You have to write down everything you eat for every meal. Make it very specific. Include condiments and drinks. We’ll start there, I wrote him. This will help me understand where you are. Will help you too, become more mindful of what you’re eating. So he did. Sent detailed descriptions of every meal- seven meals a day. Perhaps he doubled all recommendations. And one for good luck.
The exchange grows fuzzy after that. Perhaps there was a phone call or two, three, four. That was five phones ago, don’t know. I might have been harsh, but I’m always harsh, and for their own good. I’m guessing I went through each meal and substituted the horrific foods with healthier ones. It’s a good, smart method that works. When you do it, if you do it, but you have to really want to do it.
I don’t know where we left off or why he stopped asking questions or sending me his detailed meals. I didn’t have much time for it. And then life and then maybe he met someone. Maybe he wasn’t serious and using his weight struggle as a conversation starter. Maybe I was too mean. He was embarrassed. Or I just wasn’t good at it. Maybe he realized I was a tyrant and crushed any and all romantic notions. Why talk to a girl if you don’t want to be inside her anymore?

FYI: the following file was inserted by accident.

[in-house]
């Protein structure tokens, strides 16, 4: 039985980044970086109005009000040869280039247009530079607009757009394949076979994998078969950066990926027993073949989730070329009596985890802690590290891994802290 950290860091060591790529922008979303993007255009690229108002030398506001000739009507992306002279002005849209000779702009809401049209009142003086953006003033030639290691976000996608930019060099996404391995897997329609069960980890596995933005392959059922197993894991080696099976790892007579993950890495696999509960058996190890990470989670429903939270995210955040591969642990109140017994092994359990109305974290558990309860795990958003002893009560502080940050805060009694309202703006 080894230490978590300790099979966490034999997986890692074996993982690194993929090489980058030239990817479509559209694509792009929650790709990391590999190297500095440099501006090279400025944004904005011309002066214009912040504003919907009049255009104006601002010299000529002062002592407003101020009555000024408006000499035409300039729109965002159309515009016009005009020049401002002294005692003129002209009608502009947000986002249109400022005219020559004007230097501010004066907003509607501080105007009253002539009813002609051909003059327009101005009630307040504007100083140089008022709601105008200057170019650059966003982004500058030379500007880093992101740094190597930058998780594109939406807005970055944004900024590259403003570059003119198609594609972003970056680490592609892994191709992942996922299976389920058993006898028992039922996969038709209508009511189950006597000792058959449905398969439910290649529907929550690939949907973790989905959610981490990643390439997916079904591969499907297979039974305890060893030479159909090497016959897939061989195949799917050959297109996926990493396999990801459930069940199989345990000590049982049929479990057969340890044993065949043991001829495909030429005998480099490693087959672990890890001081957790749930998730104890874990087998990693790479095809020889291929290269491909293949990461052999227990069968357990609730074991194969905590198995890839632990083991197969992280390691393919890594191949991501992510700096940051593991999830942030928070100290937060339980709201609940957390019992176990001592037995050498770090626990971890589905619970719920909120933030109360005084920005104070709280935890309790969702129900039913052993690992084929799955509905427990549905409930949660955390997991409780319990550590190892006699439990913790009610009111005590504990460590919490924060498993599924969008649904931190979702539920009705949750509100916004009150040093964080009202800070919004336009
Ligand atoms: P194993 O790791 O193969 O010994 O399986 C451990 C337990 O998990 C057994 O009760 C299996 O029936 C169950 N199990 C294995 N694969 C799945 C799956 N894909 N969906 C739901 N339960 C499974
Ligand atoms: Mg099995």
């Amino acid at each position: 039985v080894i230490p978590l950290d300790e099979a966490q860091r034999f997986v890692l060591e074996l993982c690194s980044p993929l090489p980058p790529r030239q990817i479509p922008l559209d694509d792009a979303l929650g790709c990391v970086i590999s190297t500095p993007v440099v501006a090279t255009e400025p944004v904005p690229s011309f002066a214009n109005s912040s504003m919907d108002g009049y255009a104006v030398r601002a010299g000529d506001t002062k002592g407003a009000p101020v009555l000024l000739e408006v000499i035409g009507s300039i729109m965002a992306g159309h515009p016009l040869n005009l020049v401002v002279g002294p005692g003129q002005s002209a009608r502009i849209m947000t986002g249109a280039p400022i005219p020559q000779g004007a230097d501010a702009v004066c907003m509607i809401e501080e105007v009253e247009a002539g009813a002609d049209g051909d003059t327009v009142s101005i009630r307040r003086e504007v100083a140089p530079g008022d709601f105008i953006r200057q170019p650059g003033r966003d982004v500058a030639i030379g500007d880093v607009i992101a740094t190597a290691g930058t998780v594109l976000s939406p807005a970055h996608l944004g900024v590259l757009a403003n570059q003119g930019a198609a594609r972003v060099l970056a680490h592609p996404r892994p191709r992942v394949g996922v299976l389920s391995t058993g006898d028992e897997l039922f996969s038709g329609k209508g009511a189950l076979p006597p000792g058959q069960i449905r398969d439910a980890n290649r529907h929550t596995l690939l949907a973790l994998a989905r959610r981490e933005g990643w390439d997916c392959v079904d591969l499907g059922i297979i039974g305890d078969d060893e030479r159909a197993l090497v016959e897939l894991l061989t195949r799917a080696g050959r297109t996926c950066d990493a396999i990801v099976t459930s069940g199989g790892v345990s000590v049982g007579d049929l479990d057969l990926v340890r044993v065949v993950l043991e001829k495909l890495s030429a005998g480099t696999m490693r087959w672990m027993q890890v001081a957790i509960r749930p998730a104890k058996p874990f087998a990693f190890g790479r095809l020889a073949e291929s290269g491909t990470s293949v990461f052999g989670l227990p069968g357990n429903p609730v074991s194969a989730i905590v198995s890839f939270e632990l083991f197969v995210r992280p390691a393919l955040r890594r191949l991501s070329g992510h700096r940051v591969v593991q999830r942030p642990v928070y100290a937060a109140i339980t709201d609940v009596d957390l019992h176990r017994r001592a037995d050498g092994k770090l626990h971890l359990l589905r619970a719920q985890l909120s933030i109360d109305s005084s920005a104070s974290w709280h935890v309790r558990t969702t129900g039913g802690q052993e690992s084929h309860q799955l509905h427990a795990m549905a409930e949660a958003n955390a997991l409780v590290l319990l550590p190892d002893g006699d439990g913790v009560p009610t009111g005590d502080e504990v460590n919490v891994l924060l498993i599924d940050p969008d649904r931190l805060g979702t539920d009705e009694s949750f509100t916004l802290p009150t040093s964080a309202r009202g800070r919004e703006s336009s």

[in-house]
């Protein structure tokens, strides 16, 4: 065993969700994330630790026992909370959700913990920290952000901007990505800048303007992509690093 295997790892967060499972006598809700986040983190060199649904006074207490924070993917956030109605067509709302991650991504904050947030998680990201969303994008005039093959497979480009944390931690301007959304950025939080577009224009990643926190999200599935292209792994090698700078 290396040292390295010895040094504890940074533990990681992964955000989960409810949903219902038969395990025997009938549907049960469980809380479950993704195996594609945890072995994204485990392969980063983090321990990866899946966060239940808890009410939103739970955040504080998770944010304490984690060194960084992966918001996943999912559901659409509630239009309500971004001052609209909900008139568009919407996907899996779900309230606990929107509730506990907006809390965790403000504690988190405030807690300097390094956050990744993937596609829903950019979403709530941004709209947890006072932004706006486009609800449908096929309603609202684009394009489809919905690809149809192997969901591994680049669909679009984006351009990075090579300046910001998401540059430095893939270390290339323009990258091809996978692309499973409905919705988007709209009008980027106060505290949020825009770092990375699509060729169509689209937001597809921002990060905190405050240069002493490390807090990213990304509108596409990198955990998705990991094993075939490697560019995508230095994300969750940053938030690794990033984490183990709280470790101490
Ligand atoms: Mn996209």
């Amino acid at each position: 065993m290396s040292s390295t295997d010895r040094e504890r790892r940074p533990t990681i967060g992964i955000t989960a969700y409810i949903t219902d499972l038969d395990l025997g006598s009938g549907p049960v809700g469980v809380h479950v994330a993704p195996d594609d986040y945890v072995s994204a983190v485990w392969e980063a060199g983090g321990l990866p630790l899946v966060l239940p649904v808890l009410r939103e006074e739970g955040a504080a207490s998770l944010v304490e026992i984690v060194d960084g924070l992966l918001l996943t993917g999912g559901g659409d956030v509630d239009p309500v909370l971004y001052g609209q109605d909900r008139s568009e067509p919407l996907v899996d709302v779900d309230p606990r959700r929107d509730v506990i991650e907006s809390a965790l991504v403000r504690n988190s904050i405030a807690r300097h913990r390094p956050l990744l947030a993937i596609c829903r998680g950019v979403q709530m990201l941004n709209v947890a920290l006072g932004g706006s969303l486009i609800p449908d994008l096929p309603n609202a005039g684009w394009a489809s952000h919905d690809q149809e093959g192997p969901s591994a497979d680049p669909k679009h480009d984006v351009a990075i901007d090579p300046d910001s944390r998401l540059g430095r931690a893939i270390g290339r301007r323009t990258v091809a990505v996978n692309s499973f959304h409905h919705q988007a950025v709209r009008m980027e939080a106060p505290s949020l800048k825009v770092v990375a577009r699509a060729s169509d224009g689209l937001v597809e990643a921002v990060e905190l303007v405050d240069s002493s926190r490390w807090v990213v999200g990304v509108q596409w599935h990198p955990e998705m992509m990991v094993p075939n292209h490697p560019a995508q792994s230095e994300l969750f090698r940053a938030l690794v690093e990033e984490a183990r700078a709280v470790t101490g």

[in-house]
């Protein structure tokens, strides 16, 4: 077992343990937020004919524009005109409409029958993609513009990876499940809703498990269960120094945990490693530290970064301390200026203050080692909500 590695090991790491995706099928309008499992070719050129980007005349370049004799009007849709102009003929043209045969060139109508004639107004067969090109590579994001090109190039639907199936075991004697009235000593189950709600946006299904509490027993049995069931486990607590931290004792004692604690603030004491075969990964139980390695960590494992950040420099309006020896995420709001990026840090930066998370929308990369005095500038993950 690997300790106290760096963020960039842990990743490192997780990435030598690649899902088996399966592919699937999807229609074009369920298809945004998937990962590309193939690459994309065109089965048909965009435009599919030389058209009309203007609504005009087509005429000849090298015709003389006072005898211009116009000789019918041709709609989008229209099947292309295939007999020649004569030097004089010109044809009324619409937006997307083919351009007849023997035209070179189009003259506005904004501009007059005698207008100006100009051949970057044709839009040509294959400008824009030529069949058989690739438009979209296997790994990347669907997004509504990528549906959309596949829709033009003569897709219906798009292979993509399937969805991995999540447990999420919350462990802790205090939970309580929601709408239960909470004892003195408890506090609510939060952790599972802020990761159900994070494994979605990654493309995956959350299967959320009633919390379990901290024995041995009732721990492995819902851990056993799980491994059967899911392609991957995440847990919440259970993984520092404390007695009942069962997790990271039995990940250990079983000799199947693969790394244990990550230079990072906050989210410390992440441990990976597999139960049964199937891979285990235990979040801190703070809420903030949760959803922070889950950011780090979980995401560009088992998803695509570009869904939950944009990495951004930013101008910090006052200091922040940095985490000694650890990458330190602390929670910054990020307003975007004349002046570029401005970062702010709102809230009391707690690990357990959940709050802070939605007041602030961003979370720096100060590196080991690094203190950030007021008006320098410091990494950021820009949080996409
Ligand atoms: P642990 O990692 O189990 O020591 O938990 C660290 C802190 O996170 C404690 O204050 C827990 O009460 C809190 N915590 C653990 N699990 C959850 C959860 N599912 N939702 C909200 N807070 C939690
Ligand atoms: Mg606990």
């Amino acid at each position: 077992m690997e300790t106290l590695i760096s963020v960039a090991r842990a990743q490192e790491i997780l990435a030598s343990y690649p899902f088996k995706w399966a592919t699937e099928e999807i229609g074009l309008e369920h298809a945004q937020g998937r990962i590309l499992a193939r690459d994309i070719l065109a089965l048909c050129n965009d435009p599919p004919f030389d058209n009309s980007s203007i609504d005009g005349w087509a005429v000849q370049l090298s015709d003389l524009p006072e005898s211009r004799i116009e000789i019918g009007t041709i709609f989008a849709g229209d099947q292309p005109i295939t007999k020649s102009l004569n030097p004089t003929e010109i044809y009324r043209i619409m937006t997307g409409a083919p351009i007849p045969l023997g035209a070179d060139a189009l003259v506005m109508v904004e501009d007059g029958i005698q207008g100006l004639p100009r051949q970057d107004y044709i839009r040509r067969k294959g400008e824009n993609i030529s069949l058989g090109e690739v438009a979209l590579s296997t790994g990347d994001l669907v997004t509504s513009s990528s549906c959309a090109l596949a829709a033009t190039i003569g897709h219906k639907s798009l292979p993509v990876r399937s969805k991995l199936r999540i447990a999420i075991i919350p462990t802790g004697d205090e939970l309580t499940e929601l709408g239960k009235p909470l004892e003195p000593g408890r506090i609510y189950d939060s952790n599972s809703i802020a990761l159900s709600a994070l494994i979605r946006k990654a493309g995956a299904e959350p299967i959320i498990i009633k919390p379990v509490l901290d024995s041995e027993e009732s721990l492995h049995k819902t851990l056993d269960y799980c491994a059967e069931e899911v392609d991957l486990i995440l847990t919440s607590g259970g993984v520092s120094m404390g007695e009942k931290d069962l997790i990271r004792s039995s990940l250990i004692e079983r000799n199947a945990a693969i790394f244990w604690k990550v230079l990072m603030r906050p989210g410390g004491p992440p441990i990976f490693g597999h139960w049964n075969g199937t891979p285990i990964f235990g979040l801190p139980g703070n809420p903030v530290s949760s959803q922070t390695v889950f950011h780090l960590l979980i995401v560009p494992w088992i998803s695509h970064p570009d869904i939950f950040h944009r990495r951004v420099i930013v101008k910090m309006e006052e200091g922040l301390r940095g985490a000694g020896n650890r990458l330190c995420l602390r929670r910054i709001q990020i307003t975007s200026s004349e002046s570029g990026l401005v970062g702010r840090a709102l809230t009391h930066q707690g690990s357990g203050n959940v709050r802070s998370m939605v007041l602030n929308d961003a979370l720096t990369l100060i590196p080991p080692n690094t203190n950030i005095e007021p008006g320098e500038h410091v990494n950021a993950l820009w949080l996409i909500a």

Then a year later, another email:
“About a year or so ago, we had discussed my terrible eating and nutrition habits. I think you had some kind of seizure when you looked at how much crap I was eating. Anyway, in Nov I made a commitment to changing everything, hooked up with a health coach, and I’ve dropped 75 lbs since then. Made me realize how hard I was working to stay as big as I was. My physician is thrilled with my blood work results, my cholesterol, my BP and my heart rate. So thanks for making me feel incredibly, incredibly guilty.”
Guilt. Free of charge, guilt. Not covered by insurance, guilt. Zero talent, guilt. The Catholic in me, not the doctor, guilt. Dropped weight, lower cholesterol, baggier pants, stronger heart, squeaky clean arteries, happy doctor, guilt. Indeed, cyber friend, indeed. So thanks for making me feel incredibly, incredibly guilty.
I braced. His family member responded to me.
“He died after bravely battling an aggressive form of cancer for the last four months.”
Life, you merciless demon. All that positive change and mutated DNA. Wellness to Hellness. Guilt.
“I’m so very sorry to hear that. He was the funniest man ever and will truly be missed. Will keep you and your family in my prayers.”
Me. A black marble dropping in the jar.